It’s probably not going out on a limb to say that John Boehner’s waterworks—the man cries when his party wins control of the House, when he thinks about kids, when he walks down the House aisle to take the Speaker’s gavel—are not meant to reduce sexual arousal in women.
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    Getting Info on Breast-Cancer Surgeons Isn't Easy

    To any woman having surgery for breast cancer, the words she most wants to hear in the recovery room are, “We got it all.” But if she wants to find the surgeons who have the best track record on the most important measures, she might as well throw darts at a printout of oncologists.
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    Can You Build a Better Brain?

    Blueberries and crossword puzzles aren’t going to do it. But as neuroscientists discover the mechanisms of intelligence, they are identifying what really works.
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    Richard Branson's Climate-Change Agenda

    His empire includes airlines, mobile phones, digital publishing, and space travel. Why the billionaire high-school dropout has added climate change to his agenda.
  • 2011 a Surprise Year for Renewables?

    Even before their midterm debacle, Democrats couldn’t pass an energy-climate bill worth the name. Prospects for legislation to free the country from dependence on petro-dictators—and put it on a path to a renewable energy-based economy—would seem, therefore, about as likely as John Boehner introducing a $700 billion stimulus bill. So why are renewable-energy advocates smiling?
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    Francis Collins Talks About Science and Faith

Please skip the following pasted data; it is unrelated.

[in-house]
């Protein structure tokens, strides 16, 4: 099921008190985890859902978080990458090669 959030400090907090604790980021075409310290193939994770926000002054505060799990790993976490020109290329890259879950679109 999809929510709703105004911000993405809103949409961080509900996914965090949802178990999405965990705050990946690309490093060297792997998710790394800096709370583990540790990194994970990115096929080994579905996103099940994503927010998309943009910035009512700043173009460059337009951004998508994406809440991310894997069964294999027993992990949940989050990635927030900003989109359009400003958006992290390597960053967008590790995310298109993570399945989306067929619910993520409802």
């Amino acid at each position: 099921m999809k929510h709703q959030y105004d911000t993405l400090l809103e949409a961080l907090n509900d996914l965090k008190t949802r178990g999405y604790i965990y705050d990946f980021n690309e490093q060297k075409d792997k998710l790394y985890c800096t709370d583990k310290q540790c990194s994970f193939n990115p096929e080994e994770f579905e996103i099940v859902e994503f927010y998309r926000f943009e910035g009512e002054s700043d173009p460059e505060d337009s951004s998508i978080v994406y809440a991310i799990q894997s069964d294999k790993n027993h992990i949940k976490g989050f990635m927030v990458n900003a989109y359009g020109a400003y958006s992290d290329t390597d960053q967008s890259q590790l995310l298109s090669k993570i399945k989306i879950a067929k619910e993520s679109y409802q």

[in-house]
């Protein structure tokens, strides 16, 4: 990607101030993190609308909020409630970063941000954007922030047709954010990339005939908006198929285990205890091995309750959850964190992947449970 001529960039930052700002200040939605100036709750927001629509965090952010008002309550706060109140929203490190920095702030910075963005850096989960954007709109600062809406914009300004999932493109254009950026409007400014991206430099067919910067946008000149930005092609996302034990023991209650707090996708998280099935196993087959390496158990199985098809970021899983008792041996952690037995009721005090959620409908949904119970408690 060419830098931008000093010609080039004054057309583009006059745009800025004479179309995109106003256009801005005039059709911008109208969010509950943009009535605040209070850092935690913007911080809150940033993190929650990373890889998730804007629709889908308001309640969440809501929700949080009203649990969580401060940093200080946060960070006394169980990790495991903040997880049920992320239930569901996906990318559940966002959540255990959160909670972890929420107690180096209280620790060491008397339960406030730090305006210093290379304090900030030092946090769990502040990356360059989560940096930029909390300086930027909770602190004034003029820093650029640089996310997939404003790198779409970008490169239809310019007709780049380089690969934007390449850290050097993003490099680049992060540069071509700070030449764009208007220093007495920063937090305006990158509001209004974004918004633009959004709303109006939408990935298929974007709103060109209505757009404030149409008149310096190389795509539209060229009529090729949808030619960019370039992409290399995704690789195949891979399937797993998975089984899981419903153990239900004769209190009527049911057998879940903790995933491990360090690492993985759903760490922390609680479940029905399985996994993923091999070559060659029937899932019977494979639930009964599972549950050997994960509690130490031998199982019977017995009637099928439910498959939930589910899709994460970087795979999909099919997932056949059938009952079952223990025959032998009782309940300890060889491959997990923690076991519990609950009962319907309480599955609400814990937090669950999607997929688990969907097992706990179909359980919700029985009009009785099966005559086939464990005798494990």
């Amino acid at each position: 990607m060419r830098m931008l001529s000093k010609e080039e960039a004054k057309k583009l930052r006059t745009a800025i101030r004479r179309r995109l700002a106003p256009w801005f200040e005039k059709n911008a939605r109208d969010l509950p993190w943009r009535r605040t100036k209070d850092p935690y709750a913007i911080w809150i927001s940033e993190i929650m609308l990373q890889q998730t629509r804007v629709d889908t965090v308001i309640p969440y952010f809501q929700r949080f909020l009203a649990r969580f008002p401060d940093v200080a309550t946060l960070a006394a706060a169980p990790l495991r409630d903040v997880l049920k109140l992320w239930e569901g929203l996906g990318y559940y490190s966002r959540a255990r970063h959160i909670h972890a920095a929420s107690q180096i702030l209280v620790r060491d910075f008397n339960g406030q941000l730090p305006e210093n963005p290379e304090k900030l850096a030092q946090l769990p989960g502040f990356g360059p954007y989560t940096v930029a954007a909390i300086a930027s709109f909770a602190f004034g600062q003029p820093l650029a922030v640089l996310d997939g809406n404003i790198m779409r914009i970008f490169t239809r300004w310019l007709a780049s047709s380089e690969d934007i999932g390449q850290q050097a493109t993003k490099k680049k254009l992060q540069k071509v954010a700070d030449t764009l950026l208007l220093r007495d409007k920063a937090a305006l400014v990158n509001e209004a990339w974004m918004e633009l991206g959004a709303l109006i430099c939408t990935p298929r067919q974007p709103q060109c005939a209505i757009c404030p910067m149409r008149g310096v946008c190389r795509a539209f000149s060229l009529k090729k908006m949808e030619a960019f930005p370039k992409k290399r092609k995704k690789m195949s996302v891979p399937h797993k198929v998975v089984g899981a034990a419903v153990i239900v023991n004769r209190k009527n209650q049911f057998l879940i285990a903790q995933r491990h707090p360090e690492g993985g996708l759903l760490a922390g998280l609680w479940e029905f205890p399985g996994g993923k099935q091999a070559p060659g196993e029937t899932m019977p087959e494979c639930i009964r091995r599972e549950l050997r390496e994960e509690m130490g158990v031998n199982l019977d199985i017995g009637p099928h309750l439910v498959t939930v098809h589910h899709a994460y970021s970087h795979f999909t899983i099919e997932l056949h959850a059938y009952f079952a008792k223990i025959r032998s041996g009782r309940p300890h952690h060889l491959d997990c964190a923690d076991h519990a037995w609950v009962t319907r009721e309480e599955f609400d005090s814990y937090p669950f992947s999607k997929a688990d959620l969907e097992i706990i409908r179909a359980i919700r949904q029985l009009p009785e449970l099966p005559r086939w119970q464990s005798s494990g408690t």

In terms of being the director of NIH, I don’t think anybody who’s worked with me would be able to identify a circumstance where my personal beliefs about faith have in any way interfered with my role as a scientific leader.
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    Can We Blame Extreme Weather on Climate Change?

    To those who are convinced that the science of global warming is sound, as well as to those on the fence, the refusal of climate scientists to attribute any single episode of extreme weather to greenhouse-induced climate change has been either exasperating … or suspicious.
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    How Your Experiences Change Your Sperm and Eggs

    The life experiences of grandparents and even great-grandparents alter their eggs and sperm so indelibly that the change is passed on to their children, grandchildren, and beyond.
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    Begley: The Psychology of Voter Turnout

    For Democrats hoping to pull off the electoral equivalent of an interception at the goal line with one second left in the game, the primaries were a rude awakening—not because of who won, but because of who voted.
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    Why Masturbation Helps Procreation

    Since Christine “I’m Not a Witch” O’Donnell is campaigning for the U.S. Senate and not the directorship of the Kinsey Institute, maybe we should give her a pass when it comes to her views on sex and, specifically, masturbation. But that would be a mistake: the stakes are simply too high, going all the way up the very survival of our species. For while O’Donnell crusaded against masturbation in the mid-1990s, denouncing it as “toying” with the organs of procreation and generally undermining baby making, the facts are to the contrary.
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    How Voter Anger Is Influencing the Election

    Given that the Tea Party movement was launched with a furious on-air outburst by CNBC’s Rick Santelli in February 2009, when he called for a “Chicago Tea Party” to protest the White House mortgage-bailout plan, it’s not surprising that this is the year of the “mad as hell” voter.